Genetic analyses of tardigrades has revealed some of the secrets of their incredible survival abilities.
These tiny creatures, sometimes called water bears, can survive radiation, freezing, extreme dehydration and even the vacuum of space.
Researchers have now decoded the DNA of two species of tardigrade and uncovered the genes that allow them to be revived after desiccation.
The study has been published in the journal, PLOS Biology.
Just a millimetre or less in size, tardigrades are believed to be the toughest creatures on Earth. A recent study found that they could survive almost any cosmic disaster that could hit the planet.
Tardigrades are often found in locations that dry out such as in moss and in ponds. Over time they have acquired the ability to survive extreme dehydration and spring back to life years later in the presence of water.
In this new paper, scientists found that the key to their survival is genetic. Dry conditions trigger some of the creature's genes to produce proteins which replace missing water in their cells. Once water is available again it refills the cells dissolving the proteins.
The researchers say understanding this innate survival ability of tardigrades could have benefits for humans, such as allowing live vaccines to be posted around the world and stored without refrigeration.
Co-author Professor Mark Blaxter from the University of Edinburgh said: "Tardigrades, with their amazing abilities, can offer us some new ways of dealing with real world problems like transporting vaccines."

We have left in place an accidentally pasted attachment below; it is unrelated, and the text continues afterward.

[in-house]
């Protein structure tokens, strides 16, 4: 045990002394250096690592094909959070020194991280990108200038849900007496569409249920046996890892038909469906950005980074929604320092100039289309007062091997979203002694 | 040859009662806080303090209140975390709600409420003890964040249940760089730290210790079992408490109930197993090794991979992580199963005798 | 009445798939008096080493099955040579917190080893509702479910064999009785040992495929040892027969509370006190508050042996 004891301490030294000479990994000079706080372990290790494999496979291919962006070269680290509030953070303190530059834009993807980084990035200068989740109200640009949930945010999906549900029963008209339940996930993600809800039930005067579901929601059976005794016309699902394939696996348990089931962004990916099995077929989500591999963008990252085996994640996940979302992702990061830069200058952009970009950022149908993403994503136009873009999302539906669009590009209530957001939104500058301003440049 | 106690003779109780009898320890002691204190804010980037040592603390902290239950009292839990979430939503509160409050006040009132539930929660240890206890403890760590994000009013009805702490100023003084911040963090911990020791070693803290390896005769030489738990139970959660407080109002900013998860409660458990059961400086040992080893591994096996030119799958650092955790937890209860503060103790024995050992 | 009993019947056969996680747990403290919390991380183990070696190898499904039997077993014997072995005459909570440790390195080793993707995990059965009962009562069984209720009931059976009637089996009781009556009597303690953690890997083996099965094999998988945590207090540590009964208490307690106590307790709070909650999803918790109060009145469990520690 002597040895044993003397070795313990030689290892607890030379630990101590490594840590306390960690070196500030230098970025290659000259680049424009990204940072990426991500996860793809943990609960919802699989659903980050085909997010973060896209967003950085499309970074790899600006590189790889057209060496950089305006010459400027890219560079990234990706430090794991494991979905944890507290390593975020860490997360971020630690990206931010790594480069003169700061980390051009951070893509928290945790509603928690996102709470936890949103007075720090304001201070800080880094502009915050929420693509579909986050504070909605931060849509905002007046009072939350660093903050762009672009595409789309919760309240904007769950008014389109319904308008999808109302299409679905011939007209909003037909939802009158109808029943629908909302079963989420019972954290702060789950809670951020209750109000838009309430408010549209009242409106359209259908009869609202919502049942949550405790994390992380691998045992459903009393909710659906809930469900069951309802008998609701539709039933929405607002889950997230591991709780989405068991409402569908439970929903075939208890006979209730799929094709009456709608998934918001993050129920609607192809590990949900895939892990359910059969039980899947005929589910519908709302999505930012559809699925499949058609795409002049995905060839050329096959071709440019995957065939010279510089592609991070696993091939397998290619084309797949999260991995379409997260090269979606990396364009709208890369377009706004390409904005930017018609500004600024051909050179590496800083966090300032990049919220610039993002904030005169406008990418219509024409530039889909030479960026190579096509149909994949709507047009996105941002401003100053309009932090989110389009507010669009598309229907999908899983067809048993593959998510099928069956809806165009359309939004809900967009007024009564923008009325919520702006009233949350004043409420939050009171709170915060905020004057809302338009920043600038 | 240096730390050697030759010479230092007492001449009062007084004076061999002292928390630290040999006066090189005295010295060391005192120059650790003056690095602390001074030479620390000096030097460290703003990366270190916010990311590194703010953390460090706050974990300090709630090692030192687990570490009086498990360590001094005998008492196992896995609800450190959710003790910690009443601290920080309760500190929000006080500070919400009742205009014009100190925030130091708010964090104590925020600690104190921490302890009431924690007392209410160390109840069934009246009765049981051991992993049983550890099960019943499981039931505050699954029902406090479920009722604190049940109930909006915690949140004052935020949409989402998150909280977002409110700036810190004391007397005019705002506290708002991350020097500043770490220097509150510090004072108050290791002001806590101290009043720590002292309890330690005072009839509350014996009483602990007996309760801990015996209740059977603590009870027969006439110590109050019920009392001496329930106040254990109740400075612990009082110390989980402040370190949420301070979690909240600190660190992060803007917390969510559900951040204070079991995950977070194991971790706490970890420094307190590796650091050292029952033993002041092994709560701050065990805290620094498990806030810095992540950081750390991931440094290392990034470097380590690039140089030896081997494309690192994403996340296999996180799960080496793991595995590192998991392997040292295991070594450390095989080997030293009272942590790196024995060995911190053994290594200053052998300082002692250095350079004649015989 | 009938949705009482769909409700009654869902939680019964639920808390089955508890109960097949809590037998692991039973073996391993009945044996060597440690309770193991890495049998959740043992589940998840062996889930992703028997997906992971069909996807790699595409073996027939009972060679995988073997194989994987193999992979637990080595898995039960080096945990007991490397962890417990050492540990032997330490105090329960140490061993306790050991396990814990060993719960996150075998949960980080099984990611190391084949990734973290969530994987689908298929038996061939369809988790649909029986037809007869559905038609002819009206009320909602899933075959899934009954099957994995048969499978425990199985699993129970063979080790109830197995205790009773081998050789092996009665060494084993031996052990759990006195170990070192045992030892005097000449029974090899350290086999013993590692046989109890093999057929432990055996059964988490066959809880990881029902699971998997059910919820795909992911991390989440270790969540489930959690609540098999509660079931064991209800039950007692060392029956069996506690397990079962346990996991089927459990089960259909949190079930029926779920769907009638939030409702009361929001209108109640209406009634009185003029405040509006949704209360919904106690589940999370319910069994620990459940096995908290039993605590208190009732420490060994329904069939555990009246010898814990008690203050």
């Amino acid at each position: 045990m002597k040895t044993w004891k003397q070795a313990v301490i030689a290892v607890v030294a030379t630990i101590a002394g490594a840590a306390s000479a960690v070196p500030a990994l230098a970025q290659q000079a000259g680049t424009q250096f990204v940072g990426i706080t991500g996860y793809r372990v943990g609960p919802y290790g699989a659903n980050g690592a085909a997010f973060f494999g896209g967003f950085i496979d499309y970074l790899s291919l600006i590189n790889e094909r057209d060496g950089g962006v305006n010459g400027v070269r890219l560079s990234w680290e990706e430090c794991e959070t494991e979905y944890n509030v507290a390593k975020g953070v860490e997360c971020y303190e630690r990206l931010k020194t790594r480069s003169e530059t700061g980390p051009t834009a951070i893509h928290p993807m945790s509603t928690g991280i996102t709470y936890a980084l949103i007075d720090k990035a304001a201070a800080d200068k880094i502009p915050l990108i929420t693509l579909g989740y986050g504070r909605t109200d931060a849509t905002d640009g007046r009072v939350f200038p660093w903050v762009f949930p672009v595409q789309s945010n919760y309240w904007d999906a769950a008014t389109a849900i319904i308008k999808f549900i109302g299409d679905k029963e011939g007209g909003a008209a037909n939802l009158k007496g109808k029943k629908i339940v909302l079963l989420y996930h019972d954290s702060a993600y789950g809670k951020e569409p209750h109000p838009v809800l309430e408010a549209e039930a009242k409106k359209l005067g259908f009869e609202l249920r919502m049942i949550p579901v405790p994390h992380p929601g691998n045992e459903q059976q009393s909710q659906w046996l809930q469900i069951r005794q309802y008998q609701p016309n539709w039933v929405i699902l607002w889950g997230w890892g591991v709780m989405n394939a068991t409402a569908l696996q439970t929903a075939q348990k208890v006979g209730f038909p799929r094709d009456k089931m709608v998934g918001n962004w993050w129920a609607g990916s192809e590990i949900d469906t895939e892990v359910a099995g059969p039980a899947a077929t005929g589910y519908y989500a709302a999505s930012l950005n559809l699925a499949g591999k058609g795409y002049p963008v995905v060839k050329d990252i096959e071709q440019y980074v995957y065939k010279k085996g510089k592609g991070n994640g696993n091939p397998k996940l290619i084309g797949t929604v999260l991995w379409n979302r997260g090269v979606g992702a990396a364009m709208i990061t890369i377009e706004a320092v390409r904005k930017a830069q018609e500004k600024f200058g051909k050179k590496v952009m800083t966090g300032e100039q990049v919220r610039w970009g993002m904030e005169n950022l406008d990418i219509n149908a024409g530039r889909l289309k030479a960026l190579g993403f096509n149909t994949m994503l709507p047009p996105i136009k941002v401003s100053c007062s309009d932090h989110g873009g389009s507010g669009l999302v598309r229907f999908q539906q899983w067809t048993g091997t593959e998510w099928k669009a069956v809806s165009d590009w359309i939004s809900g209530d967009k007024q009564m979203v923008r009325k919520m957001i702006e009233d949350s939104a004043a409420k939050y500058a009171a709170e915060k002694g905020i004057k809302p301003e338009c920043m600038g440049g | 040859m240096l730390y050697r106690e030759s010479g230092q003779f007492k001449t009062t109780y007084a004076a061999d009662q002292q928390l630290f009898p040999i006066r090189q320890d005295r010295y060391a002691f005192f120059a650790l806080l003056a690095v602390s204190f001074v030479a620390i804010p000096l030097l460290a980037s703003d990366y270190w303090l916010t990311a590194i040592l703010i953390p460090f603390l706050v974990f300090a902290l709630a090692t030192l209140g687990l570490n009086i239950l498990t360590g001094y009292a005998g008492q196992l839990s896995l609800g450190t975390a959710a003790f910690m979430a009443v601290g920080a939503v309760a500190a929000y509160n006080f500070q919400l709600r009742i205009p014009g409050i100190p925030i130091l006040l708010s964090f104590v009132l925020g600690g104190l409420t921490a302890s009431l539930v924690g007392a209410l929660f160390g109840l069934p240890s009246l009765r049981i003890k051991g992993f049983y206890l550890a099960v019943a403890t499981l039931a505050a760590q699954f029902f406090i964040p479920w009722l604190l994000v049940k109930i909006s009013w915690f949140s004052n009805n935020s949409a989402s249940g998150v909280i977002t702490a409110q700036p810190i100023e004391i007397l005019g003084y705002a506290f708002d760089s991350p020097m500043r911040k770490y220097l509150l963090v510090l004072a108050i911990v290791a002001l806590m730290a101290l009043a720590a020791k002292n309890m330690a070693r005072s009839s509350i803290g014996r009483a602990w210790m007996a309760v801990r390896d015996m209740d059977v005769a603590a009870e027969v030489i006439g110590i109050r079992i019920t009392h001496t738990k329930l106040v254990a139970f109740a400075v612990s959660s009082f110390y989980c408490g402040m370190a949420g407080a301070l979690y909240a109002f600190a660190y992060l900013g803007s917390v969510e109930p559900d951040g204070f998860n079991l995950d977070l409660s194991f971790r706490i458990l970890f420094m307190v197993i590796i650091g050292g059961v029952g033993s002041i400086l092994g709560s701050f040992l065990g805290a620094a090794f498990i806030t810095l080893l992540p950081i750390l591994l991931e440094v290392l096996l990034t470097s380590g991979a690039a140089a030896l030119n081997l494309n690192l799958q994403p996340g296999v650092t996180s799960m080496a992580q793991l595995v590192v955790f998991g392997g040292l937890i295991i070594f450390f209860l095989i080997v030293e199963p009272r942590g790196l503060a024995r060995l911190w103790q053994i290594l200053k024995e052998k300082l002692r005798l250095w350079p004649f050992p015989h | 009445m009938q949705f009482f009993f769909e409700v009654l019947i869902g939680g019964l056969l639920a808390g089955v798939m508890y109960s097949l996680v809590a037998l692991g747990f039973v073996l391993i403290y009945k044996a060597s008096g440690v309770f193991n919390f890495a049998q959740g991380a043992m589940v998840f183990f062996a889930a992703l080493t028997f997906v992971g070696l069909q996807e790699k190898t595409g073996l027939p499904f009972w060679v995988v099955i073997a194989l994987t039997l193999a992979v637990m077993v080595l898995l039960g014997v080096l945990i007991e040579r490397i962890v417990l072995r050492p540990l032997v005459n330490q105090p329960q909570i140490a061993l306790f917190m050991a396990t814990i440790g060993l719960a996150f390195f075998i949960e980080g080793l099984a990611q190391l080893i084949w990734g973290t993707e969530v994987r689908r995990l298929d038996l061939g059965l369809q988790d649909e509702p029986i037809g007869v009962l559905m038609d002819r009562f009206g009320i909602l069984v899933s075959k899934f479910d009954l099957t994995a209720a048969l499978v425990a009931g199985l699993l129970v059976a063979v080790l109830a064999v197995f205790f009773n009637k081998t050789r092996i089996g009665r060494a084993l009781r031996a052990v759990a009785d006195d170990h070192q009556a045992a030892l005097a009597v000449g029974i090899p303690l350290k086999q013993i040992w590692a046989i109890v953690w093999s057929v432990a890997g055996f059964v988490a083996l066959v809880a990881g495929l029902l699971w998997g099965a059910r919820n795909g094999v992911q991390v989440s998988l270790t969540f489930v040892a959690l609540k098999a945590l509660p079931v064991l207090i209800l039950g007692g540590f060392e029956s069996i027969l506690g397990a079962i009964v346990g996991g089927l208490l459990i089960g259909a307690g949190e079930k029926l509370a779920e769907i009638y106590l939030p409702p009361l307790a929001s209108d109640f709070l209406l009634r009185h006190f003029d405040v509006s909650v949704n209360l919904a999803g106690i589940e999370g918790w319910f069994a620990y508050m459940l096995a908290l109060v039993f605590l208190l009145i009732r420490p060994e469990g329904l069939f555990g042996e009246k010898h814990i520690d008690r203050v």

Decoding the DNA blueprint of these hardy creatures has also allowed the team to make progress on a long-standing controversy. Are tardigrades more closely allied to insects, spiders and their kin or to roundworms?
Their curious appearance, with eight stubby legs and claws, seems to be more insect-like than worm-like but analyses of their genetics says otherwise.
HOX genes control head and tail development in the embryo, and the positioning of the limbs.
Most animals have ten HOX genes but tardigrades have only five, and most roundworms are lacking the same five.
It's unlikely that this is a coincidence and suggests that tardigrades are more closely related to worms.
"This was a real surprise which we weren't expecting," said Professor Blaxter.
"I have been fascinated by these tiny, endearing animals for two decades. It is wonderful to finally have their true genomes, and to begin to understand them."
The scientists also discovered a different set of proteins which can protect tardigrade DNA, perhaps explaining how the creatures can survive radiation.